Throughout history, misfortune has plagued Haiti. Just between 2010 and today, natural disasters and political instability have rendered it the poorest country in the Americas. As a result, the issue of hunger in Haiti has carried an overbearing toll on the country, only worsening in recent years. Political instability, natural disasters and subsequent gang violence and economic difficulties have made hunger a central threat to the livelihood of the Haitian population, and a crucial focus of relief agencies.
Decades of Instability
In the past 10 years alone, Haiti has struggled with at least four major political and natural disasters. Between 2000 and 2019, Haiti was the third country most affected by extreme weather patterns. Most notably, the 2010 earthquake and 2016 hurricane resulted in countless casualties and the destruction of infrastructure. Politically, the 2021 assassination of President Jovenel Moise has triggered a period of instability. As a result, gang activity has been at a high, seeing a surge in violence with negative spillover effects. Gangs have taken control over ports in the capital of Port-au-Prince, as well as agricultural areas, resulting in widespread hunger.
Economic Fall Out
Severe inflation has resulted in an exponential rise in hunger in Haiti. As Haiti is a country that is highly dependent on food imports given its agricultural struggles, inflation levels are volatile and particularly contingent on the global economy. Currently, inflation levels stand at 44%. This means that food prices are virtually unaffordable for much of the population, with the price of a food basket increasing by 88% in 2023 alone. The combination of gangs controlling ports and food-producing areas with the spike in food prices has left many in Haiti with limited options for survival.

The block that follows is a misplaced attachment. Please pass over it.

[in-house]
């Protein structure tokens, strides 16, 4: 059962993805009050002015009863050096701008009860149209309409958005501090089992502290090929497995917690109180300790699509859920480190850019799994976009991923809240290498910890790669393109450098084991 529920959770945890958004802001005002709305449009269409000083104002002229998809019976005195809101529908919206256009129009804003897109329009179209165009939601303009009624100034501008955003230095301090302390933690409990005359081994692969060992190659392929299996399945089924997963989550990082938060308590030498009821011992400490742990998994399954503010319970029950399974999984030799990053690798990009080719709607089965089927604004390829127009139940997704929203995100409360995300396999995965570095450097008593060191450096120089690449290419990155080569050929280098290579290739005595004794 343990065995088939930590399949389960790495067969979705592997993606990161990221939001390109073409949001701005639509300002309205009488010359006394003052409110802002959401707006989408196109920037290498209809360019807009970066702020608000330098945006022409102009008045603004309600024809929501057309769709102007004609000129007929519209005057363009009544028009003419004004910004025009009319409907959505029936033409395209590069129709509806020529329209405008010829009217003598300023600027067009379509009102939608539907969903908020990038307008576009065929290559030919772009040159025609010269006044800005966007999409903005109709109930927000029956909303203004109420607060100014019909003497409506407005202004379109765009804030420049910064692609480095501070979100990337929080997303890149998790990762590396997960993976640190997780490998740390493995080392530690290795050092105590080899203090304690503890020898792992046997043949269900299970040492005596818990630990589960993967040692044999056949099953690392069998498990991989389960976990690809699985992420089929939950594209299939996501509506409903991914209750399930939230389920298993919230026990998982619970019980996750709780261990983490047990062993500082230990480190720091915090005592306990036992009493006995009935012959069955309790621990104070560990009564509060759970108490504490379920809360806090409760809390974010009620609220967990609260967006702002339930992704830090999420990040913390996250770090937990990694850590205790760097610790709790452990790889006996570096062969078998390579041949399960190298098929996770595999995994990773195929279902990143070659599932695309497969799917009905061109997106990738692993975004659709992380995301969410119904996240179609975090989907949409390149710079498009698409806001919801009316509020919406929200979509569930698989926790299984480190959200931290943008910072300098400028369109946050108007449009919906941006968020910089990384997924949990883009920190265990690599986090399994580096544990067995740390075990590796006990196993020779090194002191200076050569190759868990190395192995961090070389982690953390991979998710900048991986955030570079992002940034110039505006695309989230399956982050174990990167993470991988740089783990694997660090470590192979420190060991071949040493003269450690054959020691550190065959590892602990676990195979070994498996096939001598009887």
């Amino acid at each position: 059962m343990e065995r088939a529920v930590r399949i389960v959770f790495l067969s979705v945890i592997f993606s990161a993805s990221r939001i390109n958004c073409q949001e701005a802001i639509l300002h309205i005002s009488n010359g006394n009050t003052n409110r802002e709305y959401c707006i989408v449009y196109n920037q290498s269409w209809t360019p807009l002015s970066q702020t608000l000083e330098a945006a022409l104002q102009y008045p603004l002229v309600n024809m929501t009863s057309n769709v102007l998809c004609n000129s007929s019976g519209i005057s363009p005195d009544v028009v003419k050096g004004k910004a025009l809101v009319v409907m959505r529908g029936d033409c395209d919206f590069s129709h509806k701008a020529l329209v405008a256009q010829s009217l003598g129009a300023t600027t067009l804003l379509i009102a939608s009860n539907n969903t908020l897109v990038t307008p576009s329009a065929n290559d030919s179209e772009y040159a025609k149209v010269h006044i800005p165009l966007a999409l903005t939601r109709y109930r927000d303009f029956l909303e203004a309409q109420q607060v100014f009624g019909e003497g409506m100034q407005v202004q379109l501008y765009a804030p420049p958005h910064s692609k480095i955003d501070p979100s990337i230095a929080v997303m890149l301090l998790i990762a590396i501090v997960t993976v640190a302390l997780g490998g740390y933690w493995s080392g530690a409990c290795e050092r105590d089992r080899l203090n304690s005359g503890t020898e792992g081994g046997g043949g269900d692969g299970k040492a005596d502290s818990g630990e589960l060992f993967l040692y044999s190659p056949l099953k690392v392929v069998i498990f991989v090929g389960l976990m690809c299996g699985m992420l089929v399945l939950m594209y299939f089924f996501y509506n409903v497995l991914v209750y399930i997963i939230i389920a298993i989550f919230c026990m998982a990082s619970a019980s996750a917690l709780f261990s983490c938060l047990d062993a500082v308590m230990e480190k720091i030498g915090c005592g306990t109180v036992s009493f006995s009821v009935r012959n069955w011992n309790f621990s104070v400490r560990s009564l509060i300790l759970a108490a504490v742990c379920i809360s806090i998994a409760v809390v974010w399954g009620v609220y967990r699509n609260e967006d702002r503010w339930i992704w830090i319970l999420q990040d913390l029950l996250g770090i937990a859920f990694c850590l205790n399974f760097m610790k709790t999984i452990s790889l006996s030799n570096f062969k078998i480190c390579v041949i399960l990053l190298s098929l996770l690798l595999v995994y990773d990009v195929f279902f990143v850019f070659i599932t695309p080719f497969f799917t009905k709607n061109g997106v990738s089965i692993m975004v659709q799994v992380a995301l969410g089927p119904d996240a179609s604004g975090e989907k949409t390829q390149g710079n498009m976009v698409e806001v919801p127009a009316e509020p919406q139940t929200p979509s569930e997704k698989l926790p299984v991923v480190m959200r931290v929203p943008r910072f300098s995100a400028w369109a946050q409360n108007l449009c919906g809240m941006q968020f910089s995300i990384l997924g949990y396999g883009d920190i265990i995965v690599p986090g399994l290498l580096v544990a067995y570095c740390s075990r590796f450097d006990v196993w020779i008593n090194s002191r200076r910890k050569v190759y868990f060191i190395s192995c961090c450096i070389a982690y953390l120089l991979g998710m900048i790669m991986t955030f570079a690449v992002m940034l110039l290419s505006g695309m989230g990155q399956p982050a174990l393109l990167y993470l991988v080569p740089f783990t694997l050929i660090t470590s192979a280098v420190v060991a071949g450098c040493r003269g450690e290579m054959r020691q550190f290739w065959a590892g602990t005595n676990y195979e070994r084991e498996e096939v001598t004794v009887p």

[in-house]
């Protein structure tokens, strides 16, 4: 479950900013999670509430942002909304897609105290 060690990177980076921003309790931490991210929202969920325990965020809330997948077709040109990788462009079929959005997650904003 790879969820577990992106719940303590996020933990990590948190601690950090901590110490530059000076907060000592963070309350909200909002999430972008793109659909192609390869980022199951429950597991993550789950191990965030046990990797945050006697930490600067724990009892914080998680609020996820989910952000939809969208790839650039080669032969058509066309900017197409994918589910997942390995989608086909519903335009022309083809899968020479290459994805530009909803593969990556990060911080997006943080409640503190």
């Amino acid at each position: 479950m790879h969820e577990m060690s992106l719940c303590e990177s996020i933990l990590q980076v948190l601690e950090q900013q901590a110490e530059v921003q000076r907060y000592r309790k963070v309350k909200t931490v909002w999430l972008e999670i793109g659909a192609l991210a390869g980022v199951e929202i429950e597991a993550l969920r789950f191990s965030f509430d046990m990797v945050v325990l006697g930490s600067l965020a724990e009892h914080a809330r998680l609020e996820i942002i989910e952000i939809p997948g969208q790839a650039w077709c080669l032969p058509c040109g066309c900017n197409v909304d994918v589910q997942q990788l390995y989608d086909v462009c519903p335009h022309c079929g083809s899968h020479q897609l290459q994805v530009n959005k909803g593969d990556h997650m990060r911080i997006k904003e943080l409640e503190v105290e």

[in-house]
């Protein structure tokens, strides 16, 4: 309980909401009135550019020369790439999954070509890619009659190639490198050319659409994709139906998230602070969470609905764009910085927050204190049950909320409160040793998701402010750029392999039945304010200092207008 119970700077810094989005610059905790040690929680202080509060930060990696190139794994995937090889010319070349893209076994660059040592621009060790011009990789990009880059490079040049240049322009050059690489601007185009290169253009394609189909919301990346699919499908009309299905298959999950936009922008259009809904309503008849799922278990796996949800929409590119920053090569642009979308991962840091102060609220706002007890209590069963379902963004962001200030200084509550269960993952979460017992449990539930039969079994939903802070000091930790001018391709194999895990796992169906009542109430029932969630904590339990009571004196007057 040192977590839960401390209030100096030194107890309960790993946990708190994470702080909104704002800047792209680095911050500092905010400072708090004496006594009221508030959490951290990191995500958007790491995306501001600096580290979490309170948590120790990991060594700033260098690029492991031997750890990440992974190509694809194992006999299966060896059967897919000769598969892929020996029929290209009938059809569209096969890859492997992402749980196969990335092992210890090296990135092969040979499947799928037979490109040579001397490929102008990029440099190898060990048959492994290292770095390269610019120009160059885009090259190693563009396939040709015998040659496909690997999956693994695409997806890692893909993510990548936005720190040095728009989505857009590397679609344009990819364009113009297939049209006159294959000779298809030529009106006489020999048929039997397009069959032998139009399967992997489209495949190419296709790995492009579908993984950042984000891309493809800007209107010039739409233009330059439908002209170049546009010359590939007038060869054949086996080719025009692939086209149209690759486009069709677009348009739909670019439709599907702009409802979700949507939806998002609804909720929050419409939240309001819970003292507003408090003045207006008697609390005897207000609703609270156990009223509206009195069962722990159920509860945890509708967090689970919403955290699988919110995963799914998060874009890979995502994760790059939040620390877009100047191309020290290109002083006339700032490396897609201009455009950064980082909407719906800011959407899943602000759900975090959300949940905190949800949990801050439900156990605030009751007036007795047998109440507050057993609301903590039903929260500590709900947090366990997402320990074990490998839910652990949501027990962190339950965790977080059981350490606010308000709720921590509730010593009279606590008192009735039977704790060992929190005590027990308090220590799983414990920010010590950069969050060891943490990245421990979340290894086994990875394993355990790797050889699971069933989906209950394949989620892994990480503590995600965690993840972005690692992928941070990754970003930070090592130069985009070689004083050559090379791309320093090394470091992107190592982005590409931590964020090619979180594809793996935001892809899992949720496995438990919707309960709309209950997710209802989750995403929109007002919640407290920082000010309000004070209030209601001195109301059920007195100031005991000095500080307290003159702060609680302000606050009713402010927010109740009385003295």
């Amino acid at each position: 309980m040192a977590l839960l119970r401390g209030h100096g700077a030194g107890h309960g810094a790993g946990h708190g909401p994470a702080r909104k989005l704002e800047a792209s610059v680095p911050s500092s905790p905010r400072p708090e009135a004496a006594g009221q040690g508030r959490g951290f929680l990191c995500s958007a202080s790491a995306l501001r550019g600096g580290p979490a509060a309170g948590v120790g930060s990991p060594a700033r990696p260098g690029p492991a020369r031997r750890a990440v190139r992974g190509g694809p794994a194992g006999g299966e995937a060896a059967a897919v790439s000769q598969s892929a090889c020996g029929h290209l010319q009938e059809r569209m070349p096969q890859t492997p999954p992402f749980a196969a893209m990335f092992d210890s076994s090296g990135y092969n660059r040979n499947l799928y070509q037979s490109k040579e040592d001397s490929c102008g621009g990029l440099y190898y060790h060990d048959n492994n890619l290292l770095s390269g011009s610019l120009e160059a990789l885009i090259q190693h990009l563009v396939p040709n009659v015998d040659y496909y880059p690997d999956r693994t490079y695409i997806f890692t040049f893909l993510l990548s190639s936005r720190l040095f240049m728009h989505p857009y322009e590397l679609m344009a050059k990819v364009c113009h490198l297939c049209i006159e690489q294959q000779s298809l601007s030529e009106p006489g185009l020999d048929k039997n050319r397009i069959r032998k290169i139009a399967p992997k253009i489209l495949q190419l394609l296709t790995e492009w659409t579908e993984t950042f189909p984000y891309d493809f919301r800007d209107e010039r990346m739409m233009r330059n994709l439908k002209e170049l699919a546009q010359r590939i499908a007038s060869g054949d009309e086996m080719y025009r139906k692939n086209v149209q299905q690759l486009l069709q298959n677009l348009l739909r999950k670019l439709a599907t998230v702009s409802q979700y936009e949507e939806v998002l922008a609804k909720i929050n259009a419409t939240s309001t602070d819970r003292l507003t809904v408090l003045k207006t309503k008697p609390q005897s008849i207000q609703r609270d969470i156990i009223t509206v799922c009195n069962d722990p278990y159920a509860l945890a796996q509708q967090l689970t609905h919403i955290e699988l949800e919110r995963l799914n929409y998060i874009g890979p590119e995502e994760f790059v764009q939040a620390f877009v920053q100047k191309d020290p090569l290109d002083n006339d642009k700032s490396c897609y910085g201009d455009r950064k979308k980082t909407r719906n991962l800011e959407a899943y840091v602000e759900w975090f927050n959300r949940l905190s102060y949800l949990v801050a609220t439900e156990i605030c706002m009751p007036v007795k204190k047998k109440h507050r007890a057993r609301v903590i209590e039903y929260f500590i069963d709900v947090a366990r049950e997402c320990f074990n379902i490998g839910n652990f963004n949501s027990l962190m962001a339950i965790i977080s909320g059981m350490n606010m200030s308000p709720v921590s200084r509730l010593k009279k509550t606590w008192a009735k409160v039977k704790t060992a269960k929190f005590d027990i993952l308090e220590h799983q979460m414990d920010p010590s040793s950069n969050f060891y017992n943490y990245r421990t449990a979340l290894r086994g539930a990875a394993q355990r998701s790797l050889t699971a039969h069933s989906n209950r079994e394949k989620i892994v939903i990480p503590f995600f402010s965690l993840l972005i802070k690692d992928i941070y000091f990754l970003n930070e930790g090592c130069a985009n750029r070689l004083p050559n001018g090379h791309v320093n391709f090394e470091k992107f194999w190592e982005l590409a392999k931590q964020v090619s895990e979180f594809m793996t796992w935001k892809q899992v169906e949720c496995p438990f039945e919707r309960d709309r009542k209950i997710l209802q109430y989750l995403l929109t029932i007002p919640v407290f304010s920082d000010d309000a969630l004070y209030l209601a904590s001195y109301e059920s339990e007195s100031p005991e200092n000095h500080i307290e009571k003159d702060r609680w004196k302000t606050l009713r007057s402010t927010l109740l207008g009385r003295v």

Haiti has one of the highest food insecurity levels in the world. As of 2021, its Human Development Index places it at 163 out of 191 countries. The past year has seen individuals continue to struggle at emergency levels. Almost 5 million people, half of the population, are in hunger and 1.8 million of them face severe starvation. Children are at particular risk, with 22% of Haiti’s children being malnourished, 10% underweight and 66% anemic. Experiencing hunger from such a young age places children in particularly vulnerable positions to a variety of health troubles that they are likely to experience into adulthood.
Help is on the Way
The United Nations has identified Haiti as one of the most pressing hunger “hotspots” in the world Despite the levels of hunger in Haiti, UN relief agencies such as the World Food Programme (WFP) have plans in place to aid the country. The biggest food safety net in the country is in the form of school feeding plans, with approximately 300,000 children being fed a day in more than 1,000 schools. WFP has also provided emergency food assistance to more than 150,000 people, as well as cash transfers to allow for independent allocation of resources. On top of these more direct aid efforts, WFP collaborates with communities to develop emergency preparedness and new farming techniques that will allow for long-term resilience in the face of such uncertain times.
Despite the scale of this aid, funding and donations are crucial to its maintenance. Donations and an upscale of attention from governments around the world are central to developing these funds. For 2023, the WFP is helping 1.47 million people through its various aid techniques. So far, as a part of those techniques, the WFP’s emergency assistance has helped countless people on the verge of starvation. In 2022, the WFP delivered food to 723,000 people, as well as transferred $22.9 million in cash to those in need.
In addition to emergency assistance, resilience programs were successfully implemented. Such programs included road and canal building, as well as tree planting. In total, these resilience programs reached 113,000 people, and strive to reach more in the coming year. Reaching funding goals has been crucial to these successes and in the future can dramatically improve levels of hunger in Haiti, saving even more lives than before.
– Lucie Dumont